Organic Labels

"Natural" and "Organic" -- the same thing?

No they are not! "Natural" means almost nothing.

Our good friends at Organic Valley explain it all.

There are three categories of Organic labels used to describe the organic content of the ingredients used in a product.

The Wedge sells 100% Organic Orange Juice; you've smelled it fresh squeezed from the Produce juicer as you enter the front door.

The Deli makes a number of Organic dishes sold in the Deli cases.

Some packaged products may be labeled "Made with organic ingredients." You need to look at the ingredients on the label to see how much organic product is in the container.

The three categories of organic labels are designed to give consumers as much information as possible about a product. They are especially helpful when it comes to processed foods like apple sauce, cereal, condiments, and canned goods.

Here's what they mean:

100% Organic: This is the strictest category of the USDA's National Organic Program. This label means the product is absolutely 100% Certified Organic. Look for this label when you're buying ingredients for home-cooked meals. Organic shoppers value this category for its integrity and for its faithfulness to the foundations of the organic food movement.

Whole, basic foods like fruits and vegetables, nuts and grains, tea, coffee, dairy products and meat most often carry the "100% Organic" label, but there are some processed, packaged foods that are 100% Organic too - the jewels in the middle of the store.

Organic: The "organic" label indicates the product contains 95-99% Certified Organic ingredients. The vast majority of organic foods at the Wedge fall in this category. Foods in this category are clearly labeled "Organic," and may have the USDA organic symbol on their packaging, but always say "Certified by" with the name of the certification organization. In the Wedge Deli, "Certified by MOSA" is on the weigh scale label. Be cautious about any food or personal care product company that uses the word "organic" to sell their product. If it really is Certified Organic, the Certifier will be on the label to guarantee the organic content.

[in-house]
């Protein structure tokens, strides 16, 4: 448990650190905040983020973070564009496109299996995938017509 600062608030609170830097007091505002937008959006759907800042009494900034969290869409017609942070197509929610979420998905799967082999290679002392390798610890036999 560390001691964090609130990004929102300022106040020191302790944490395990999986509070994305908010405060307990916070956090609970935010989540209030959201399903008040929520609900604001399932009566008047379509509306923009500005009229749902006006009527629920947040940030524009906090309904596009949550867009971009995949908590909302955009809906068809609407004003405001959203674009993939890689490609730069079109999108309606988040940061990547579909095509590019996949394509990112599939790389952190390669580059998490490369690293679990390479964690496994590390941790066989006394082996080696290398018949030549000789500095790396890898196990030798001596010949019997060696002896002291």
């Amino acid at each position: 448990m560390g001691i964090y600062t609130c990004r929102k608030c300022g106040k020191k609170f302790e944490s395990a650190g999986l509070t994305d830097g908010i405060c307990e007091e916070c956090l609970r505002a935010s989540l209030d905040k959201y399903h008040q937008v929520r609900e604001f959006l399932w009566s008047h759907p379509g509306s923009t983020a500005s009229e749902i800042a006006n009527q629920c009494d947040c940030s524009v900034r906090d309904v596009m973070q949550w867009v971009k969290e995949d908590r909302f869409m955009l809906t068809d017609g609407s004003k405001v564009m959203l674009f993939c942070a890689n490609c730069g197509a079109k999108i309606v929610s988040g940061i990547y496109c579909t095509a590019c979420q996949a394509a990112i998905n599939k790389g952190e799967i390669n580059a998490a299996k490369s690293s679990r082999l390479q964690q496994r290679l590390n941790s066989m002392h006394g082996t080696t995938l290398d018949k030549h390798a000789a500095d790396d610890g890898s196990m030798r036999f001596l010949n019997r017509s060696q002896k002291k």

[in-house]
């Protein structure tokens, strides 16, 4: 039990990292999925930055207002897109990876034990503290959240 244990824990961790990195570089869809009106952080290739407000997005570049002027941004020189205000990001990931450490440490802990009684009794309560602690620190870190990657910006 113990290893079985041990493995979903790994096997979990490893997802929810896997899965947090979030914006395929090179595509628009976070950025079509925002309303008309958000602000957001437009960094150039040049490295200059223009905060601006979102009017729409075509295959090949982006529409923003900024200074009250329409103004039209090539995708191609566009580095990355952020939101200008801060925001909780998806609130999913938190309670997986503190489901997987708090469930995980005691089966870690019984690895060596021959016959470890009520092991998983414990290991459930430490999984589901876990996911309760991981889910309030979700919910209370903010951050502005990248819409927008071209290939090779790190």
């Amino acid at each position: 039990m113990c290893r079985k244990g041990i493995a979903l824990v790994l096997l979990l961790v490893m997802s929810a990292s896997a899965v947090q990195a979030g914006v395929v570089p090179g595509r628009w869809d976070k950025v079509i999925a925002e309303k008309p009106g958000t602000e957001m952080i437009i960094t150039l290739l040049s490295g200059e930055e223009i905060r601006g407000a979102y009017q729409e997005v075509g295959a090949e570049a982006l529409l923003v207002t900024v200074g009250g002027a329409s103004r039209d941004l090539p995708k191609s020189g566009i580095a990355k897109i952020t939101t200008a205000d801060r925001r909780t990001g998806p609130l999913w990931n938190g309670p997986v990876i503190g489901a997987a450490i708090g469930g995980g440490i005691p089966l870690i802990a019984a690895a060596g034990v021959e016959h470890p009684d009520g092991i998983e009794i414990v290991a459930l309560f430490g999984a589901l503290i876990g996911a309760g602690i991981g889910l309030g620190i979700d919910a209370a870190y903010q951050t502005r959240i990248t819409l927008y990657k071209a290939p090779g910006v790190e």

"Made with... organic ingredients": Products can use this label if they contain 70 - 94% organic ingredients. It's sort of the "almost organic" category, but companies still have to be certified organic to use it, just like the above two categories. Then look at the list of ingredients to see what else is in the container. One thing to remember, the non-organic ingredients must be listed on the National Organic Program List of Approved Substances and the Certifier must be included on the label to guarantee the organic ingredients.

There is one more unofficial label; the one that doesn't make any claims but still has organic ingredients. Foods containing less than 70% organic ingredients can list their organic ingredients in the ingredient list, but the front label of the packaging cannot make any organic claim. Any company may list organic ingredients, but unless the product has been certified, no one but the food manufacturer is saying it is so. Buyer beware.

We hope this will help you navigate the world of organic food with a little more confidence. Never hesitate to ask our staff your questions about any product we sell. We are happy to tell you the whole story!